By Mandi Bierly
Updated March 19, 2011 at 01:00 PM EDT
Credit: Jim Spellman/; Peter Kramer/Getty Images

We all know Kevin Smith is a hockey fan. But is the rough scene he recently posted online from the current draft of his hockey movie Hit Somebodybased on the Warren Zevon song about a Canadian goon (a defenseman known for his hitting) who dreams of scoring a goal — as good as we think it is? To find out, we phoned TV analyst Ken Daneyko, a three-time Stanley Cup champion and logger of more than 2,500 penalty minutes with Smith’s beloved New Jersey Devils from 1983-2003, and asked him to break it down for us. First, read the full scene here. As Smith says in his set-up: “It’s 1961 and our lead character, Buddy McCracken, is 11. Buddy’s suffering from a personal loss when he’s visited on his family’s Saskatchewan farm by the man who’ll be his first hockey coach, Blue Jay Jennings (written for John Goodman).” Let’s start there…

ENTERTAINMENT WEEKLY: John Goodman as a hockey coach. We love it. What do you think?

KEN DANEYKO: I think it makes sense. I remember the movie with Dennis Quaid, Everybody’s All-American. He can be serious. He fits the mold. Just picturing him, the way he’s speaking to this kid, it’s a good fit. I know he’s a leaner guy now, too. But not that that means anything. Coaches, we know, are heavy sometimes. [Laughs]

Blue Jay connects to Buddy by telling him, “Every hockey player I know that didn’t die in a car wreck lived to be 80 years and died peacefully in their sleep.” He says they don’t have heart attacks because they have an outlet for the stress of adulthood: “Hockey players are allowed to beat people up.” True?

You know, to an extent it is. I’ve joked to friends over the years, you don’t have to be a tough guy off the ice or do stupid things because we’re the only sport that you can get in a fight, get your aggression out, and get five minutes in the penalty box and not get arrested. [Laughs] I will say the game has changed somewhat. It’s not as prevalent, because the skill level has gotten higher across the board, but it’s still always physical and in the fabric of hockey. In my heyday, there was a lot of fighting. After practice on the ice, we’d wrestle each other, try to learn different techniques, how to grip properly so you can protect yourself from the guy punching getting full leverage, how to tie guys up. We used to always do that. I mean, in my first years, in the mid-’80s, we had a kickboxer come in and teach us how to get the maximum power. Usually fighters took the course, but it was also for conditioning. If you talk to Kevin Smith before I do, tell him that’s what I’ll be in the movie. I’ll be the former hockey player who fought a lot that teaches this kid Buddy to fight. He might like that.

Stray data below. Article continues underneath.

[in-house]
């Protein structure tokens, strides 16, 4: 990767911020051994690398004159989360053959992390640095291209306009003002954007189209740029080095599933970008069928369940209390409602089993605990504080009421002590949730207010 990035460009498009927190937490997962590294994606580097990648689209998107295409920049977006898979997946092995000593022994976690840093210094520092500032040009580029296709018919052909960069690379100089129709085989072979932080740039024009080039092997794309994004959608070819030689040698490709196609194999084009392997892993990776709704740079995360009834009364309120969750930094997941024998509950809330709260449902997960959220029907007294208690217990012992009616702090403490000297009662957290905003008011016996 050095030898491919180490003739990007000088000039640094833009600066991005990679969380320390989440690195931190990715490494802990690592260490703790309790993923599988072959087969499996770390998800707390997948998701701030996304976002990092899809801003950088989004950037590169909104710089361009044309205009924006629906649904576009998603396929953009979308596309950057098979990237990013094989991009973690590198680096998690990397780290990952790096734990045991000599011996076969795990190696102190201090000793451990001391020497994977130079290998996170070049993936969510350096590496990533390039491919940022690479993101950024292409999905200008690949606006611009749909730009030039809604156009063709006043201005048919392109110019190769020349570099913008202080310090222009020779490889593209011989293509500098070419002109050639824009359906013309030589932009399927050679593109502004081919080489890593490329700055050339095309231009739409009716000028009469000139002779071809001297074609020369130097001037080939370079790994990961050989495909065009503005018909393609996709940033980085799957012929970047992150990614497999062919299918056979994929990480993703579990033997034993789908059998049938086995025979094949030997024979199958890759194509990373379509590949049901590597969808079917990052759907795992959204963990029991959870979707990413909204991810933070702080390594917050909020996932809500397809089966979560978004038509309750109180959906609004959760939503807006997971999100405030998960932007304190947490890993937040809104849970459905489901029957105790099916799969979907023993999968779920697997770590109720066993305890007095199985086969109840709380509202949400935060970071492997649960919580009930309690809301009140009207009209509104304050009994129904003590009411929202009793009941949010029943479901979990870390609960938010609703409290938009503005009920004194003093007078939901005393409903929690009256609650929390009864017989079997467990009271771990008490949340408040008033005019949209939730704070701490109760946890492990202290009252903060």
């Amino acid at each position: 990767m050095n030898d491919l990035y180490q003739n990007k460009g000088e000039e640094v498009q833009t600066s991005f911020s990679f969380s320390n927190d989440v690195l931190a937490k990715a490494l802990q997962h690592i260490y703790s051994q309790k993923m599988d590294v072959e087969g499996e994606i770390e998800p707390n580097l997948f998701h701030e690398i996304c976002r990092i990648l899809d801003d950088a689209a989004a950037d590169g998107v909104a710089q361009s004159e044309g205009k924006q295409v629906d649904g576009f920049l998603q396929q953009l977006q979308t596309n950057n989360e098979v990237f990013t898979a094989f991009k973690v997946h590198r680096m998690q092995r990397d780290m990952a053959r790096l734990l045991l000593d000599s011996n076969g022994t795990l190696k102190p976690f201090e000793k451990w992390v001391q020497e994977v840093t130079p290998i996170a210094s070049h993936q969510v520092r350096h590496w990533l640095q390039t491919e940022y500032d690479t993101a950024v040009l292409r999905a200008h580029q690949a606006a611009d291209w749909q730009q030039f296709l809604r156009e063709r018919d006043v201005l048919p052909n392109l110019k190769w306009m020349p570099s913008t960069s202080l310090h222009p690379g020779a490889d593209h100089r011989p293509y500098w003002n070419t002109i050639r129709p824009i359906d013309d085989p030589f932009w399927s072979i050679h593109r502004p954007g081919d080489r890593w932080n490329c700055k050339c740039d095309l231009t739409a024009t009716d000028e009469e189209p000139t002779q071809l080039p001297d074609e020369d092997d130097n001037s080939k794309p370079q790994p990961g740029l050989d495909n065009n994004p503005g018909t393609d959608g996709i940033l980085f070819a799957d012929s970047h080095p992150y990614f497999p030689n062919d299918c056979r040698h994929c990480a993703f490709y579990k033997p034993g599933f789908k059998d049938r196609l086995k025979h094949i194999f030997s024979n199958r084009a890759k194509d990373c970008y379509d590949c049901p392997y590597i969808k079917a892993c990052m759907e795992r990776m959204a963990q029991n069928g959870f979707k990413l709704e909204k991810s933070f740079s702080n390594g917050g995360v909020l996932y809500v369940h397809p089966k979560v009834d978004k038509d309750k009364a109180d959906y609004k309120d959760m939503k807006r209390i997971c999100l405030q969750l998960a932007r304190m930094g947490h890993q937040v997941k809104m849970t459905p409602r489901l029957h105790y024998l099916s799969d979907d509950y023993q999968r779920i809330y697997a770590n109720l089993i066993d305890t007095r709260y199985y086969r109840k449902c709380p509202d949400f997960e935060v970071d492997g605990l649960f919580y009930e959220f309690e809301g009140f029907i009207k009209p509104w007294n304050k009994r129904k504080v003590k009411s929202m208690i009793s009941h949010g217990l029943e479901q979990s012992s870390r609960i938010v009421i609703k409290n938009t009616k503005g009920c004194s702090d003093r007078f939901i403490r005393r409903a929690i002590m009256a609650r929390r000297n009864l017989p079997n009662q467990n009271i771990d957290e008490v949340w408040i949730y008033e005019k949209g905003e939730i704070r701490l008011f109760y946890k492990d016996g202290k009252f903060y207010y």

If the movie follows the song, Buddy will eventually be a goon who really just wants to score a goal. Does that ring true as well?

Oh look, when I came up as a young kid, I was an offensive player like everybody else. I loved scoring goals. I scored one in the Stanley Cup finals in 2000. I think the bench was more excited for me than I was for the simple fact that it really pumps your bench up when you’re not a goal scorer — you’re the guy who’s doin’ the dirty work in the trenches — but you score. I got a great thrill out of it, but when you get to the National Hockey League, there’s only a select few that can be offensive defenseman. I’ll tell you when I knew I wasn’t one: I’d already played three or four years, I used to get a few points here and there, and our general manager, Lou Lamoriello, came to me and he said, “Kenny, I liken my team to an orchestra. If we don’t each play our instrument, we don’t make beautiful music.” I wasn’t fighting enough or playing physical enough. He said, “There’s violinists, drummers, and pianists. What category do you think you fall into?” And I got the message. [Laughs] I was the drummer. He said, “If you want to be a violinist, I’ll try to find a team that needs a violinist.” I was very angry and emotional at the time, but I got the message quickly and went on to play 20 years.

Blue Jay also tells Buddy, “I never met a hockey player who wasn’t polite and respectful out of a sweater.” And that’s not just because they’re in Canada?

People say, “You guys are the most approachable, friendly, nice athletes,” and we take pride in that. I think it’s from our roots. From a hockey player’s perspective growing up in Canada, the U.S., or Russia, you want to play at the highest level, the National Hockey League, so bad. That’s what we eat, drink, sleep and dream, so we’re very grateful when we get the opportunity. [Laughs]

Judging from this scene, do you think Kevin Smith is the right person to tell this story?

There’s no question that his passion for the game, even just in this little scene here, comes out. Buddy shooting pucks against the barn brings me back. Kevin captures a lot of what young hockey players do. If you weren’t shooting against the barn, you were puttin’ boards up and shootin’ hundreds of pucks a day into the garage. You’d missed the board, and your parents would come out and say, “Stop! You’re wreckin’ the garage!” He knows the game.

So this is a very positive review then.

If he casts me in the film, then I’m really gonna say nice things about him. I’m holdin’ out. [Laughs]

P.S. Daneyko adds, “Kevin can see how bad an actor I am, or not, in Larry Cohen’s short film Ice Hockey.”

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